The Effect of Automatic and Controlled Processing Metaphorical Sentences on the N400: An Event Related Potentials Study

Faculty Mentor(s)

Dr. Gwenda Schmidt-Snoek

Document Type


Event Date



We compared automatic and controlled processing of metaphors using literal and metaphorical sentences, a varied inter-stimulus interval (ISI) and related and unrelated word pairs. To assess the difference between automatic and controlled processing, we manipulated the ISI, which was either 100 ms (short) or 1400 ms (long). Previous research has shown that an ISI of 100 ms elicits automatic processing while an ISI of 1400 ms elicits controlled processing. Stimuli were literal sentences (The penetrating needle was painful) or metaphorical sentences (The principal’s eyes were knives) paired with a related word (pierce) or unrelated word (rosy). Literal sentences paired with related words were the control sentences. We examined the differences using event-related potentials (ERP) derived from an electroencephalogram (EEG), which measures electrical activity at the scalp. The dependent measure was the amplitude of the N400, a negative waveform that occurs approximately 400 ms after the presentation of the stimulus. A larger N400 amplitude indicates greater difficulty in understanding the semantic context of the target word stimulus. We hypothesized that metaphorical sentences with an ISI of 1400 ms will have a larger N400 than literal sentences with an ISI of 100 ms because both controlled processing and processing of metaphors require greater cognitive effort. These findings will help us understand the differences in automatic versus controlled processing of figurative language in college controls. We plan to extend this study to participants with autism in order to better understand the literal bias of autism spectrum disorder.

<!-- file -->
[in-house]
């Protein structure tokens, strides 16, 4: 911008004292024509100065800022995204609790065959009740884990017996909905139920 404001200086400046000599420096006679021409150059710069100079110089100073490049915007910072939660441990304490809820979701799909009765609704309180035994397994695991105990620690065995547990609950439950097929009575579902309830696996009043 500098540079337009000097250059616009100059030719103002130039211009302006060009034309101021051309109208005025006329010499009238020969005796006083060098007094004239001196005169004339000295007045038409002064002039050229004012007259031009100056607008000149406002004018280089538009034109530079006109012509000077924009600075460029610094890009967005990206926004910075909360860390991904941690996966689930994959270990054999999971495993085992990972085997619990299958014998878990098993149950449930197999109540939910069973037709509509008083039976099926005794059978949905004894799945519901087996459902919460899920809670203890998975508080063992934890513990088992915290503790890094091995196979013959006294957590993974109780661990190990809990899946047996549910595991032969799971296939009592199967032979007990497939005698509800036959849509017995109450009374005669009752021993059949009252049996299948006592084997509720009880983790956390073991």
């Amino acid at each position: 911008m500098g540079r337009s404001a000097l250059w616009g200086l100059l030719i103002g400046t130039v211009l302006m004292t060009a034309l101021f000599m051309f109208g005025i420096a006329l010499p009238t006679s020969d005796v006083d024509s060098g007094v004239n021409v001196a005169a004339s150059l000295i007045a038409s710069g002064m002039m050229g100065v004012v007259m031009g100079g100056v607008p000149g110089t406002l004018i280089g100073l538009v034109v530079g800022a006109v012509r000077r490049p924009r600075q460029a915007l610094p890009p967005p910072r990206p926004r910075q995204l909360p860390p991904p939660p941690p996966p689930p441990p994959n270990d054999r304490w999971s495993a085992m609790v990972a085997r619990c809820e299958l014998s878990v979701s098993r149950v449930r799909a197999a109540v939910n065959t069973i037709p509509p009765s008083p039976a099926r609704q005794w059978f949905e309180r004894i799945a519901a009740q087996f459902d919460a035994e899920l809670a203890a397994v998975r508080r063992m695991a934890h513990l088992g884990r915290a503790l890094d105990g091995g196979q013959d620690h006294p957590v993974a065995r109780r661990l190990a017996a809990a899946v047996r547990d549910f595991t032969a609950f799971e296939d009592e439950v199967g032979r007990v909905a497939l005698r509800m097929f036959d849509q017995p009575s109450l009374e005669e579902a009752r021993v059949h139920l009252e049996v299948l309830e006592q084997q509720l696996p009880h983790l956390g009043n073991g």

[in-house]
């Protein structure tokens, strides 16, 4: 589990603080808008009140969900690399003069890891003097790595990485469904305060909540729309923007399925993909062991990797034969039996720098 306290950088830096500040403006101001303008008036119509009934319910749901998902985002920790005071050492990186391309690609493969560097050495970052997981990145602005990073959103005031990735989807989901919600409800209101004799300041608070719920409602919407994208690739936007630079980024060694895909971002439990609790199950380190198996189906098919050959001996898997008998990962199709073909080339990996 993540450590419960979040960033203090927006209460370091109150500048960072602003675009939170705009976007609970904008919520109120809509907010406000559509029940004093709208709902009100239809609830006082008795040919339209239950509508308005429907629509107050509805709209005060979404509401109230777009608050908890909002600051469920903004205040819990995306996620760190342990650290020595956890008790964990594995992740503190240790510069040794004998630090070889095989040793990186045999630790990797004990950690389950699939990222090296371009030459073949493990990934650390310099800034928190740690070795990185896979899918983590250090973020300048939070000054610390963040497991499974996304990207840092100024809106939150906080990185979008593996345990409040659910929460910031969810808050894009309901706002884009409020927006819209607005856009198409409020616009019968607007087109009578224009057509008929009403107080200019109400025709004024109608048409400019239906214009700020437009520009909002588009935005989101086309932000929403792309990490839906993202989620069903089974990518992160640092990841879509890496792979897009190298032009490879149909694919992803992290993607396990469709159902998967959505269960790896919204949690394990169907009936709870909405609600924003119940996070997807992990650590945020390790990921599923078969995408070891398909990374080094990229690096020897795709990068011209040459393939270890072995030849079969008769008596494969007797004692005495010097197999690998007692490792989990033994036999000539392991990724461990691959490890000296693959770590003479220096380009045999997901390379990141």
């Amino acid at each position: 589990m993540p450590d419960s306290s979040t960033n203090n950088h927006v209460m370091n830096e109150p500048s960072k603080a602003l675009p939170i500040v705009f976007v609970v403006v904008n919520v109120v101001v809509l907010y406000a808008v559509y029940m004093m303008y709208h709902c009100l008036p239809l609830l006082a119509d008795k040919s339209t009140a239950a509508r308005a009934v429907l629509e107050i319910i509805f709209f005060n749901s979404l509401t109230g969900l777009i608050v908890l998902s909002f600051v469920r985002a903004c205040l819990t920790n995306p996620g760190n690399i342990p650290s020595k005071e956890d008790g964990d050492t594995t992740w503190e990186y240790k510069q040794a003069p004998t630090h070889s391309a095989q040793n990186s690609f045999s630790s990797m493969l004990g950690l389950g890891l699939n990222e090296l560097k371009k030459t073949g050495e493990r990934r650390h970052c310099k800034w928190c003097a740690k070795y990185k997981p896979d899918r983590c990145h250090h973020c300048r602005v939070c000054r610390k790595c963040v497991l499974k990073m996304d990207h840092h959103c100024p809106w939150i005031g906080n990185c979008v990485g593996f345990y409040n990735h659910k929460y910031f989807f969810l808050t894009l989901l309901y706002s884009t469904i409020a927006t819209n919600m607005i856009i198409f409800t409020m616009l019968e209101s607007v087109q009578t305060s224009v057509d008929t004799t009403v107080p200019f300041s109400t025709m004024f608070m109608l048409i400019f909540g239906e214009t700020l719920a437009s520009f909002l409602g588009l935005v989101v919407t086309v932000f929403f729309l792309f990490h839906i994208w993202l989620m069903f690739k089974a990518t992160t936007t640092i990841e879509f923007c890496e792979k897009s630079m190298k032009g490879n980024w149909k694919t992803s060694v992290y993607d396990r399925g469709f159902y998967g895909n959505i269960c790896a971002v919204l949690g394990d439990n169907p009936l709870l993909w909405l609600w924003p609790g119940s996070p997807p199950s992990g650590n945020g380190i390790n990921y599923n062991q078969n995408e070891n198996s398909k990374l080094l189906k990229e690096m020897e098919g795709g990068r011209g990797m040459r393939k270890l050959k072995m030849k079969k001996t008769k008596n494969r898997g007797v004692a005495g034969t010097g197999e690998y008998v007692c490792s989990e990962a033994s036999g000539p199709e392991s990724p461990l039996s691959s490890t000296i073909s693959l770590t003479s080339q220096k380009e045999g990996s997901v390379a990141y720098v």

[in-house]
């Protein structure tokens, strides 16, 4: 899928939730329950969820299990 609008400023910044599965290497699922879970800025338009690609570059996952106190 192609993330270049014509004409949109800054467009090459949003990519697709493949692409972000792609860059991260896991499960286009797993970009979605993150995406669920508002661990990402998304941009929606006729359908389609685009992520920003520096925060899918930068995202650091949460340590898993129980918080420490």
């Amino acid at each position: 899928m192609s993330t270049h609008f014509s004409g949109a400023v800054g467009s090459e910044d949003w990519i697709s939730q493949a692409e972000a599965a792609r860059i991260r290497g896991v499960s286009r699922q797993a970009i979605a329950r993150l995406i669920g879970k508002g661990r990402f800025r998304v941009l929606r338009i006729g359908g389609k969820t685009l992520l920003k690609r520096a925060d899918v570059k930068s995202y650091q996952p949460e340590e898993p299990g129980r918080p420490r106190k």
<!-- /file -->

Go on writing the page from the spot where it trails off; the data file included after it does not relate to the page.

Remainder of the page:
This research was supported in part by Howard Hughes Medical Institute Research Scholars Award to Lauren Janness, Howard Hughes Medical Institute Faculty Development Research Award to Dr. Schmidt-Snoek, and Psychology Department funds.

This document is currently not available here.